For expats and tourists alike, up until a couple of years ago, this was the only place to shop. With a large selection of imported food and groceries, it is still the best place to shop for international items that even the supermarket doesn’t stock. Apparently, tourists come by the busload.  Open from 7:30 to 22:00, located 1-2 Eo Sivatha Blvd., corner of Oum Khun St.

Art Deli

Located in a two story shop-house, there are around ten Cambodian artists displaying their works at any one time.  Enjoy your cocktail, beer or coffee whilst you listen to jazz and take in the art works. Open from 09:00 to 23:30, located The Alley West, Old Market area.

Bloom Cambodia

They make unique handbags, and other products, out of completely recycled materials. Their products are actually a protest against waste, and the “throw away” culture. They believe in paying workers a fair wage, while helping the planet. We loved this shop and all it stood for! Open from 10:00 to 22:00, and located at the corner of Street 7 and Pi Thnou St. 

Blush Boutique

Blush Boutique is located in a quiet pedestrian alley in central Siem Reap and offers huge variety of items including; Clothes, swimwear, shoes and boots, full range of Spa and beauty Products, accessories from hair bands, rings, bracelets, necklaces and nose-studs to a selection of hand-bags and clutches.  Open from 10:00 – 22:00, located at The Lane, north of Pub Street, behind Temple Bar.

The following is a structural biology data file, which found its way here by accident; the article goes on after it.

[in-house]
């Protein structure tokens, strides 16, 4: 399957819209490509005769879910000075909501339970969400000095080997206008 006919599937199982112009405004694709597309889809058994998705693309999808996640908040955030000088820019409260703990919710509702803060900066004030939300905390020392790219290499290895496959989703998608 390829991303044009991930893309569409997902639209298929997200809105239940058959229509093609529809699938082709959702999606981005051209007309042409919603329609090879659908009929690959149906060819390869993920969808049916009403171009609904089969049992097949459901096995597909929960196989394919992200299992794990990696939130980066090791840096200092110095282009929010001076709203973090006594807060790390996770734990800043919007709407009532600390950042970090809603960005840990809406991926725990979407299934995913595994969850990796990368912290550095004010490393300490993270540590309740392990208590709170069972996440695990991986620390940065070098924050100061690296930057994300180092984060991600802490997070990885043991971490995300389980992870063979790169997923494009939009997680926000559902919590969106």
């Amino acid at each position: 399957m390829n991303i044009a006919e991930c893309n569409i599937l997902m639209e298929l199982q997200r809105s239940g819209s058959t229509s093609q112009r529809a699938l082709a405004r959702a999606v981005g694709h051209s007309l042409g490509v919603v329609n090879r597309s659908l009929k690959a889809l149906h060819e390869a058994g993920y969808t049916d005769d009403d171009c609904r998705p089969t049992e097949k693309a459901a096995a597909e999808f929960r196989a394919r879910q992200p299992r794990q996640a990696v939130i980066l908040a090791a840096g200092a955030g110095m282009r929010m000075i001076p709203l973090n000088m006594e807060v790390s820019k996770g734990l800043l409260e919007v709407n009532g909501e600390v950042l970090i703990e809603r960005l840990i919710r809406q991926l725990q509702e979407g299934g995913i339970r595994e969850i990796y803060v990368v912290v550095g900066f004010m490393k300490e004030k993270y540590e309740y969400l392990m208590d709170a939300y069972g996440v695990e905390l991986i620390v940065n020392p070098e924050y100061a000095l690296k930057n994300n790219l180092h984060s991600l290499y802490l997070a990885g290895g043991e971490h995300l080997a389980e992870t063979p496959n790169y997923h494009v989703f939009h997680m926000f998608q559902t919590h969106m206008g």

Treasure of Angkor

If you are looking for quality Cambodian antiques, they have a good collection of wood, bronze and stone pieces. They have old and new items, and many large and small Buddhist statues.  Open from 8:00 to 23:00, located 089 Sivatha Blvd., at Oum Khun St.


  • The Golden Temple Hotel; located a short stroll from the river, markets and Pub Street, this boutique hotel is perfect for couples.  You only need to look on Trip Advisor to read the rave reviews to know that aside from its charm, location and cuisine, it has the most outstanding staff in town.  Book direct with the hotel to score a range of complementary add-ons.
  • Peace of Angkor Tours; offering experienced guides and drivers for your own private and custom designed tours, they also have a number of photographic guides available to teach you how to take the perfect photo.  Email enquiries
  • Travel in the Cambodian winter months (November through to February); it’s dry but still hot enough to swim and drink cocktails by the pool all day if that is your preference.
  • Take US dollars; the US dollar is most widely used in conjunction with their own currency (Cambodian Riel).  You can pay in US dollar but where small change (ie coin) is required, it will be provided to you in riel.


Did we try an Ecstatic Pizza?  Of course we did.  But heed the warning.  Marijuana is not just sprinkled over your cheese topping like a herb, it’s stuffed into the layer.  And for this reason, best eaten hot…..AND in moderation!